At 30 years old Martha Spurrier has just started a tough new job, as Head of Liberty, a UK human rights group she’s stepped straight into the battle over the Human Rights Act being thrown away by the current government.
The Guardian reports:
The Human Rights Act, passed in 1998, allows individuals to defend their rights in UK courts while also ensuring that public organisations such as the police, and local and national government treat all citizens equally and respectfully. So it is no surprise that Spurrier is horrified by the prospect of its abolition – particularly as details of what might replace the act are so vague.
“We’ve got to a pretty bad place where a government is even considering repealing the Human Rights Act,” she explains. “I don’t think the government would put in its manifesto that it would repeal the Equality Act, and I can’t see the difference between that and the Human Rights Act.”
This wasn’t a case of sexism but a case of the police force discriminating against a mother of two who asked for flexible work hours so she could juggle a career and motherhood. She had been given a promotion in the police which was then taken away after she’d asked for the flexible hours.
The BBC reports how Hampshire Police have to pay just over £11,000 to Mrs Burden for her loss of earnings, pension and injury to her feelings. All employees with 26 weeks or more service will be allowed to request flexible working, which employers in turn must address in a ‘reasonable manner’. An employer can turn down your request if it affects how well you can do the job.
What is flexible working? It is a variation of your working pattern, such as working from home, part-time working, flexi-time, job sharing and shift working.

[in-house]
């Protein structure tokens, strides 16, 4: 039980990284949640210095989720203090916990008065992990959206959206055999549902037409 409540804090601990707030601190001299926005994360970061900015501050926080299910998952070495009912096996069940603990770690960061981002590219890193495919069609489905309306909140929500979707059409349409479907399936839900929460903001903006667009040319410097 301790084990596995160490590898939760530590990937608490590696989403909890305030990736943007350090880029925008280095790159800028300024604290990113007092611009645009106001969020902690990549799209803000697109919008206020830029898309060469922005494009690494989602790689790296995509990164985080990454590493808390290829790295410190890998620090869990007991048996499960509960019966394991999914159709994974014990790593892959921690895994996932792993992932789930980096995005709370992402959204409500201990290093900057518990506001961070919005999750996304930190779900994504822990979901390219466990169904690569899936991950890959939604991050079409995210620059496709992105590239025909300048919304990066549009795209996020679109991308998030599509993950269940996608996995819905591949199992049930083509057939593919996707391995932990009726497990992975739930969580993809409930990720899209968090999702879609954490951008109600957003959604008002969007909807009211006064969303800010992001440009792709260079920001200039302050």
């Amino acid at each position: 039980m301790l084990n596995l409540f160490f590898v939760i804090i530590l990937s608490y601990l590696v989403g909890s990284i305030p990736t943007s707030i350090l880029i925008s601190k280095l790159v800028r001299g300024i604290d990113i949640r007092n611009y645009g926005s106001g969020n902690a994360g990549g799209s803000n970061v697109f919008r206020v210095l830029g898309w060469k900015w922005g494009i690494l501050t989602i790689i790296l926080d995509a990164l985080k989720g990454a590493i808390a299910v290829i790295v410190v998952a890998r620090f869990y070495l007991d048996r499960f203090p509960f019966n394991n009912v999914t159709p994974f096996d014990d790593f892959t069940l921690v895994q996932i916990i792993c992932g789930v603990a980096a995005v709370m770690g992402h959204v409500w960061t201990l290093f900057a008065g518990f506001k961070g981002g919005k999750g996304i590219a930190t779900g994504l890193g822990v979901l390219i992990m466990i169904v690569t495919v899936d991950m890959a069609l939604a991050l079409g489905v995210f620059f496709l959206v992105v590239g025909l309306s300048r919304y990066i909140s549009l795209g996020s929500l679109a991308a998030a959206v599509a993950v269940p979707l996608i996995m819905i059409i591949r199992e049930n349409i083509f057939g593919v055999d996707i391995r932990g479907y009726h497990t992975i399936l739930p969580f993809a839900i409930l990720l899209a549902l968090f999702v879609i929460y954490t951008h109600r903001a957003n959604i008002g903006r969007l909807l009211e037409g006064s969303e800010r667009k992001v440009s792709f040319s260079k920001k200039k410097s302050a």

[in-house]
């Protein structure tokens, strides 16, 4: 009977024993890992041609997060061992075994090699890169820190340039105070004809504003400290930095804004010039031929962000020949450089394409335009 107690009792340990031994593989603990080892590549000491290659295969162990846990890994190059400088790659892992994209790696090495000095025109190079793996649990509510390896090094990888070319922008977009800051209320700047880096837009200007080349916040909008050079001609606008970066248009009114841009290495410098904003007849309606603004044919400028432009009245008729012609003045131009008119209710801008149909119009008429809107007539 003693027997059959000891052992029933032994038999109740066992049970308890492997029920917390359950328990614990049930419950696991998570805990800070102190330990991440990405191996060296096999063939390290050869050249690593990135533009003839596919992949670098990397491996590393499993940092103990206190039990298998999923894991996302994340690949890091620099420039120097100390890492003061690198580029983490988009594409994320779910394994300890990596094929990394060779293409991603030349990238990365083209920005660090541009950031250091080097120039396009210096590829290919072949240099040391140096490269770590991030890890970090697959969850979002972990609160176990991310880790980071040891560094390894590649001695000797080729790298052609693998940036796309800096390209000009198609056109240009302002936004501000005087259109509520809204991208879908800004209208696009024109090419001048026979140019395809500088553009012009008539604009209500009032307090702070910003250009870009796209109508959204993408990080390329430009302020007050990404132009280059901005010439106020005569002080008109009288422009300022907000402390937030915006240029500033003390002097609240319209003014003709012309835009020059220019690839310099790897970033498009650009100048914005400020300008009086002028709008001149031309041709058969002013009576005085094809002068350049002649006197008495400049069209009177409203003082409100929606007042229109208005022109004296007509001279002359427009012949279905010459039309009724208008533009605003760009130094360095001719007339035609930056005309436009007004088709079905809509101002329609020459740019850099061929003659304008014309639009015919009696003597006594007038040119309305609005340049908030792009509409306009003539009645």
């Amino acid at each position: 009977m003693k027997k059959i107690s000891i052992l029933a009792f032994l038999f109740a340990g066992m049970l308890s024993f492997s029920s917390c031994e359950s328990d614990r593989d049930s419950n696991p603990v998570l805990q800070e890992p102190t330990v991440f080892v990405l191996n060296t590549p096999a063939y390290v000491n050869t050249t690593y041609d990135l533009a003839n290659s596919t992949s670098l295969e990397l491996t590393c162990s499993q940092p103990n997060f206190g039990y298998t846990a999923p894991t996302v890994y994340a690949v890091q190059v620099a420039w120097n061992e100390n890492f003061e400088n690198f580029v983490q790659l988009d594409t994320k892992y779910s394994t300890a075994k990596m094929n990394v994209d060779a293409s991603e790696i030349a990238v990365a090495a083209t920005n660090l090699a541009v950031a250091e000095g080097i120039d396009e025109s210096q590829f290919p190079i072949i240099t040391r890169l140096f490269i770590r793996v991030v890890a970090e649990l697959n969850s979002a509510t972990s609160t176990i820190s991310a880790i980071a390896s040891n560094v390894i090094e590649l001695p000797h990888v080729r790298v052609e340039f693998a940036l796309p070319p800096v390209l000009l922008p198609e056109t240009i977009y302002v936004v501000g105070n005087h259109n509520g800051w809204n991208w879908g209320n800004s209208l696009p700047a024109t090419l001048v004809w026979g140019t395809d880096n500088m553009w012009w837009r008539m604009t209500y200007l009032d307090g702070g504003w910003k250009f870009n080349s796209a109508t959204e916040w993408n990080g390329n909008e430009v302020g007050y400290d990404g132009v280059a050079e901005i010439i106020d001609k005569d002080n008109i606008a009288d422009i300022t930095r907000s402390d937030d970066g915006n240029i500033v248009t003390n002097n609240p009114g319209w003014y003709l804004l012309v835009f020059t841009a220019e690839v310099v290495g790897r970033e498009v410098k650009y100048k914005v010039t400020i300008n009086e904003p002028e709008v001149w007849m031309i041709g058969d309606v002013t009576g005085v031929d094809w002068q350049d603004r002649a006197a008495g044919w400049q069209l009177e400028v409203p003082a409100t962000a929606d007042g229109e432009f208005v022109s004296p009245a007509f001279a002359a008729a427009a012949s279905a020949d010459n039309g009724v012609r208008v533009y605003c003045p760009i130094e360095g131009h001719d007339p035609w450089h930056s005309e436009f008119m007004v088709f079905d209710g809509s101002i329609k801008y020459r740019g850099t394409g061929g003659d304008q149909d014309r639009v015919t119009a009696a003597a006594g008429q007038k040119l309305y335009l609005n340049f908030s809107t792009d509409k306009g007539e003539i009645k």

The Human Rights Act also provides protection for people’s family life with Article 8 stating:
Everyone has the right to respect for his of her private and family life, home and correspondence. This right is subject to proportionate and lawful restrictions.
Article 8 is a broad-ranging right that is often closely connected with other rights such as freedom of religion, freedom of expression, freedom of association and the right to respect for property. The government is forced under Article 8 to not interfere with the right itself and also to take some positive measures, for example, to criminalise extreme breaches of the right to a private life by private individuals.
Sure you’ll need to know about Human Rights within a Religious Studies context (think Sermon on the Mount, Love thy Neighbour, the Golden Rule, we are all equal as teeth of a comb) but you still need to know what Human Rights are and how we are protected.
In the UK we’ve signed up to the UDHR, which is the big one, the Universal Declaration of Human Rights. However, since we’re also protected by the ECHR (European Convention of Human Rights) which Britain signed in the 1950s it also leads us to be protected by the Human Rights Act which Tony Blair’s government brought in in 1998 to make European human rights law get dealt with in Britain. Without the Human Rights Act if you felt someone was denying you your rights then you had to go to a European Court to get your case heard, and possibly won or lost. Yet with the Human Rights Act you can get things dealt with in UK courts. This is quicker and easier… but the current government aren’t keen. Find out why by reading this really simple article on The Independent‘s website.